Life should not be a journey to the grave with the intention of arriving safely in a pretty and well-preserved body, but rather to skid in broadside in a cloud of smoke, thoroughly used up, totally worn out, and loudly proclaiming “Wow! What a Ride!”

Hunter S. Thompson

Small Town Diaries – Waltz of the Rain

I felt very close to the rain today. I don’t like to get drenched in a downpour. Or to get damp in a drizzle. As a child, I used to sit at the edge of the veranda and watch the rain play its games. I did that again today after a long, long time.

The clouds gave way to a slight drizzle and eventually burst into an angry downpour. I slumped into the swing chair in the veranda and grinned as the wind lead the stream of raindrops as part of their lovely waltz. I instinctively stretched out my leg to the rain in the hope that nature’s playfulness on show rubbed onto me.

It did; I felt calm, devoid of the stress that I had become so habitual to recently. I experienced a general sense of clarity within, but I wasn’t thinking about anything specific. A numbness of mind that moves you meaningfully? I wish I could better word this paradox.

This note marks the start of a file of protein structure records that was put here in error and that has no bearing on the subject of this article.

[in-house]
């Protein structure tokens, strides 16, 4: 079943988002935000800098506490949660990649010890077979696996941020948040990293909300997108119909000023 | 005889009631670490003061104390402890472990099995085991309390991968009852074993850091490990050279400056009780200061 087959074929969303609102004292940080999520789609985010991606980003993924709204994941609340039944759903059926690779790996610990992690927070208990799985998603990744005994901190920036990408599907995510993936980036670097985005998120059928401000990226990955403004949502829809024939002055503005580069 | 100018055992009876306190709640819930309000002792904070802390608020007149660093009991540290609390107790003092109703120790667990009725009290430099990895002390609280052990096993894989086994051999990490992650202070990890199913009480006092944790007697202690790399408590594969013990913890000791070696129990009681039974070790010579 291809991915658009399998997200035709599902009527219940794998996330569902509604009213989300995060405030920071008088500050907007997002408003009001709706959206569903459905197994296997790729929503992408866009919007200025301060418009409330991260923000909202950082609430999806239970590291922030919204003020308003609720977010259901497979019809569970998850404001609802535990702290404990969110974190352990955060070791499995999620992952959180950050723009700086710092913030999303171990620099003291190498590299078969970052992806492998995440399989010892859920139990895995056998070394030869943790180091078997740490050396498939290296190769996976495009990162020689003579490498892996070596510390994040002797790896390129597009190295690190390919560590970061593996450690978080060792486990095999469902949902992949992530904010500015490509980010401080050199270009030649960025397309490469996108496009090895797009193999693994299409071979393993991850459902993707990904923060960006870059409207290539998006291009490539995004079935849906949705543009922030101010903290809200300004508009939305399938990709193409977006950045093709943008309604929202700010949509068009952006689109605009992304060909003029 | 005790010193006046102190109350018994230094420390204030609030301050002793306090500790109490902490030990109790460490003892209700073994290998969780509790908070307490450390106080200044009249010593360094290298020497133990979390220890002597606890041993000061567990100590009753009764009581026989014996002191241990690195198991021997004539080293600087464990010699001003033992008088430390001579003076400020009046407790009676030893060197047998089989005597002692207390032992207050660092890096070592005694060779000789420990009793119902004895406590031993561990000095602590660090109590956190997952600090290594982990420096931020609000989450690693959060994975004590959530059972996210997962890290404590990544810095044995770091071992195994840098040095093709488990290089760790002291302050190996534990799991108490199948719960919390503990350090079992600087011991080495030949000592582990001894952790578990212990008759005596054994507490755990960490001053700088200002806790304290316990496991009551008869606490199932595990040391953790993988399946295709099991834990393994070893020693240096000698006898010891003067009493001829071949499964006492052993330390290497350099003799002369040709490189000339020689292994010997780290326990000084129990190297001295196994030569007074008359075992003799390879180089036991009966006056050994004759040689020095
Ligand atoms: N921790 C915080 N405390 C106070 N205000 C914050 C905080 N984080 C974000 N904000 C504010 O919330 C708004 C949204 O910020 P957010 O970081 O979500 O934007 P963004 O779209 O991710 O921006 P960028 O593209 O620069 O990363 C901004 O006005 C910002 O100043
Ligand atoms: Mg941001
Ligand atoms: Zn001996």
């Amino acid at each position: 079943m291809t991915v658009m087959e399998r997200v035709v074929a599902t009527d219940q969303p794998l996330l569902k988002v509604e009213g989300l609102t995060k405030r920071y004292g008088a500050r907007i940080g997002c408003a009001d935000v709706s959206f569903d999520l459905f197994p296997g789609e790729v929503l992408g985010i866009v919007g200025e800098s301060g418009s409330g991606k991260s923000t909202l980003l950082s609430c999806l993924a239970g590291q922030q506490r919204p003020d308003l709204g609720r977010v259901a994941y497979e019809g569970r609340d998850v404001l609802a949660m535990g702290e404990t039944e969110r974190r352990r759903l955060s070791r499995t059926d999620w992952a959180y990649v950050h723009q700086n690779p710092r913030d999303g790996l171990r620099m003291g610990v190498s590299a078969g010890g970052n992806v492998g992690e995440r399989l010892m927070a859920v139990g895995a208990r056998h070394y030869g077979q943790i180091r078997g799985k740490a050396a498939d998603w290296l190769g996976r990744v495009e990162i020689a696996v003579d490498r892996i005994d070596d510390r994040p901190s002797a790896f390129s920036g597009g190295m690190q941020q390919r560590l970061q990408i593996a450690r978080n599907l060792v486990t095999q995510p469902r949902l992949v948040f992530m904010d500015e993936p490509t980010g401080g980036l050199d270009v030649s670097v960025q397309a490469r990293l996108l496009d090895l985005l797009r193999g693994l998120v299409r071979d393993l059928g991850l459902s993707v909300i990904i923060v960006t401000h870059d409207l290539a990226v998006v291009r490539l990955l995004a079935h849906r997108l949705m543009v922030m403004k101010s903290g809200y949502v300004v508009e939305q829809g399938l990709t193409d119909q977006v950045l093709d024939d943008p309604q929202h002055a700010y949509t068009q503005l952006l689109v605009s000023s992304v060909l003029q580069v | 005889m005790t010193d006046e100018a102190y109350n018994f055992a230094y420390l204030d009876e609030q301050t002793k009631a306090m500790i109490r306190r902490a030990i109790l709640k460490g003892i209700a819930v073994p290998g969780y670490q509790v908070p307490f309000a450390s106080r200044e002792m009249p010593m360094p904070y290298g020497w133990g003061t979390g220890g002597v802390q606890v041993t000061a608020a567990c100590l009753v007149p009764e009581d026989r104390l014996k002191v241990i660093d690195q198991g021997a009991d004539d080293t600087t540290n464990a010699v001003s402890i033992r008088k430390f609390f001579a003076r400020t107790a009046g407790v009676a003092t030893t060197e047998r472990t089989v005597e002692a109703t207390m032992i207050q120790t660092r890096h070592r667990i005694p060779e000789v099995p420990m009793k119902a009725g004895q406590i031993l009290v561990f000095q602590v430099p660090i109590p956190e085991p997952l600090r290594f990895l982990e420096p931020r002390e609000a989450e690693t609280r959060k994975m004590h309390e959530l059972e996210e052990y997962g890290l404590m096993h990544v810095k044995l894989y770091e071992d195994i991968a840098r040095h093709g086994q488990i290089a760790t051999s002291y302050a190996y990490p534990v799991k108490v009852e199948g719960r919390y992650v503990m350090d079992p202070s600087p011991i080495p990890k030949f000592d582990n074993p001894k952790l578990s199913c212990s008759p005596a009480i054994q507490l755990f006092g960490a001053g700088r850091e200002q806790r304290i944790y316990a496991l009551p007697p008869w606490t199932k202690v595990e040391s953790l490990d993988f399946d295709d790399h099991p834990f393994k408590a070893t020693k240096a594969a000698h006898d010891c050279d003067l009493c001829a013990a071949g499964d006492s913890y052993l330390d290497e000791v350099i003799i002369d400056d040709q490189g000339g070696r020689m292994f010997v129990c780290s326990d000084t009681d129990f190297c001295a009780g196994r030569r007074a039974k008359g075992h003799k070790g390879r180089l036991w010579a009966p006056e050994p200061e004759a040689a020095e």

My recent lifestyle of the bustling metropolis has made me ignorant. When it rained, I hid behind glass with the raindrops furiously colliding against it. But then they dejectedly glided down. Not today. I let them touch me, heal me today.

Small Town Diaries - Shopping

I went casual shopping today. I didn’t dress up as I would normally do whenever I go out in my hometown. How I look as I go outside does not matter to me much these days. Anyway, all I had to shop for was some groceries and a few ointments.

The way I looked today was fine for the larger town I have settled in. Rather the shabbier I dress up, greater the respect I gain from a store owner. Or so I believe. This theory fails royally in my comparatively smaller hometown.

As expected, I was consciously ignored by the store owners and the attendants. I, then, asked for a specific item, a Himalaya - a well-known Indian brand - face cream. I returned the Himalaya face gel asking for the cream variant. And it is then that they called me “sir”.